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Taiwan fully commits to fight against Wuhan coronavirus

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Premier Su Tseng-chang on Thursday said that the government has taken the lead to combat the spread of the Wuhan coronavirus domestically, closely monitoring developments at every stage and responding forcefully as needed. The premier cautioned the public against panic and called on the people of Taiwan to work together for the good of the nation.

The premier's remarks came at the weekly meeting of the Cabinet following a presentation by the Ministry of Health and Welfare on the current status of the outbreak and the government response.

The 11 cases so far confirmed in Taiwan all originated from abroad or via transmission within affected households, and there has been no generalized spread among communities, Premier Su emphasized. Furthermore, a number of patients are on the road to recovery and in good condition, with one even ready to be discharged from the hospital after having cleared all signs of viral infection.

Thanks to experience gained fighting the SARS epidemic nearly two decades ago, the government has been able to respond quickly and flexibly to the serious challenge of the current outbreak, with rapid and continuous adjustment of measures as circumstances change. The premier said that beginning last December, Taiwan took the lead in testing all passengers and crew on incoming flights from Wuhan prior to disembarking. On January 15, the government also officially designated the coronavirus a communicable disease, two full weeks in advance of the World Health Organization's (WHO) declaration of a public health emergency of international concern. This was followed by escalating travel warnings for high-risk areas of China starting on January 16.

Action has also been taken to ensure an adequate supply of face masks, said Premier Su. On January 24 restrictions on the export of masks were imposed, and centralized government distribution adopted. To curb rising prices, the government instituted price controls and is rigorously investigating cases of hoarding. Reserve funds have also been allocated to greatly expand production capacity.

On February 6, a rationing system for mask purchases went into effect in order to maximize the effectiveness of resources and guarantee availability to those in need. By presenting a national health insurance (NHI) card, alien resident certificate or entry permit, people can now purchase masks at over 6,500 NHI-contracted pharmacies throughout Taiwan.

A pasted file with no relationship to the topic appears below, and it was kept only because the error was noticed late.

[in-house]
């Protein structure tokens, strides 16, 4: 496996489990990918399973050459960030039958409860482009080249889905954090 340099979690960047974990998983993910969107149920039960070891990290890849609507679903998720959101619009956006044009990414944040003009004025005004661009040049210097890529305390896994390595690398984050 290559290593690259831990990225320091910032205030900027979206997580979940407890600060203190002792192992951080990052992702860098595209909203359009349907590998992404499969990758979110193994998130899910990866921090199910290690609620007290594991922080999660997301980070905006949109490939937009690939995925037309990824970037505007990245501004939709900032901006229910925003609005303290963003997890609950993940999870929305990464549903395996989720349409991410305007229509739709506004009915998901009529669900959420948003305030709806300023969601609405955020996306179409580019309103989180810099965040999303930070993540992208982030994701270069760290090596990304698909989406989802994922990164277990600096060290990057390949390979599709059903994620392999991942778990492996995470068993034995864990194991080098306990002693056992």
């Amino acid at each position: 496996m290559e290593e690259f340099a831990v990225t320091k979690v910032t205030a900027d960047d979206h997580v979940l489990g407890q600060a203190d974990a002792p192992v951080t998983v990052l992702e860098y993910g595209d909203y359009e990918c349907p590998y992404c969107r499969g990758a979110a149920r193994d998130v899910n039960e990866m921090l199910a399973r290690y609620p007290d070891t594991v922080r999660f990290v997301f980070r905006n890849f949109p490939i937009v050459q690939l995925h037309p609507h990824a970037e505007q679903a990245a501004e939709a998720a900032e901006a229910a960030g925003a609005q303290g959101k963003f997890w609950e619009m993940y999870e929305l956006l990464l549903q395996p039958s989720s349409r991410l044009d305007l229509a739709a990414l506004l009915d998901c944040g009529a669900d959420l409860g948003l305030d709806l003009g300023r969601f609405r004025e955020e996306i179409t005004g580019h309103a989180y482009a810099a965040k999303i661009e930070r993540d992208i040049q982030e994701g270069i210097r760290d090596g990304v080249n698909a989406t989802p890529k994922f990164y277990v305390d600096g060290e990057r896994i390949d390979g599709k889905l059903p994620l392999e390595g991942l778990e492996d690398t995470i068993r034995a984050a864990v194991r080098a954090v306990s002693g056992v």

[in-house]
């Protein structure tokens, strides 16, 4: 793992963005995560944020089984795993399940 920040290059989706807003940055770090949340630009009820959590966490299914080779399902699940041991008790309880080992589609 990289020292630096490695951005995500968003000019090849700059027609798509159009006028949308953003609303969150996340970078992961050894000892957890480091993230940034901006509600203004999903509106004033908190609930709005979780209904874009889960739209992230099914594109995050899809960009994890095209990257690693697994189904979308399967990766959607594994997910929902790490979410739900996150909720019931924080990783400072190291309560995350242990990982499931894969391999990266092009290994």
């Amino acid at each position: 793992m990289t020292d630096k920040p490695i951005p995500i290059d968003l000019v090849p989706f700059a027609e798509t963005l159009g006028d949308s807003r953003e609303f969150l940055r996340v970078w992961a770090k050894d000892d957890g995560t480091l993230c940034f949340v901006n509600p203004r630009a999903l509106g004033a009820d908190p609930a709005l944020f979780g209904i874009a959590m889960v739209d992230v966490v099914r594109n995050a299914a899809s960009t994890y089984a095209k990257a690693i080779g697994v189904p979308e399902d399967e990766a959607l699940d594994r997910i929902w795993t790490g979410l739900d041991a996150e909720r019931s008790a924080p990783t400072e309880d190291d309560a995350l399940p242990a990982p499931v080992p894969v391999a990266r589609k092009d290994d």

To combat the spread of the coronavirus, the government has postponed the opening of schools nationwide at every level, and suspended the entry of all Chinese nationals into Taiwan. Each of these measures is critical to the effort, the premier said.

Disease control, industry relief and economic revitalization are the three most important steps in the government's response, Premier Su continued. Disease control certainly comes first, but the coronavirus will inevitably have negative effects on industries. He instructed Cabinet ministers and agency heads to assess the possible short, medium and long-term impacts and the areas where assistance is most urgently needed. Officials should also take stock of all available policy tools and resources to formulate appropriate strategies as part of a comprehensive response plan.

In addition to providing prompt assistance and relief to affected industries, the government should also take this opportunity to push the upgrade of Taiwan's industries in line with long-term goals, Premier Su added.

Compared with other countries, Taiwan has the most people-to-people interactions with China but fewer confirmed cases than Japan, South Korea, Thailand or Singapore. Patient recoveries have also been encouraging. All of this is attributable to Taiwan's outstanding NHI program, public health environment, and world-class medical care system. Though not a member of the WHO, Taiwan was also the fourth country in the world to isolate a sample of the coronavirus, attesting to Taiwan's strong fundamental research capabilities and the many industry experts and professionals who have come forward to support and fight alongside the government.

A country of kind and generous people, Taiwan has never failed to extend a helping hand to others. The premier once again called for the nation's inclusion in the WHO. Taiwan is absolutely capable of contributing to global public health and its exclusion could constitute a blind spot in the international response against the outbreak.

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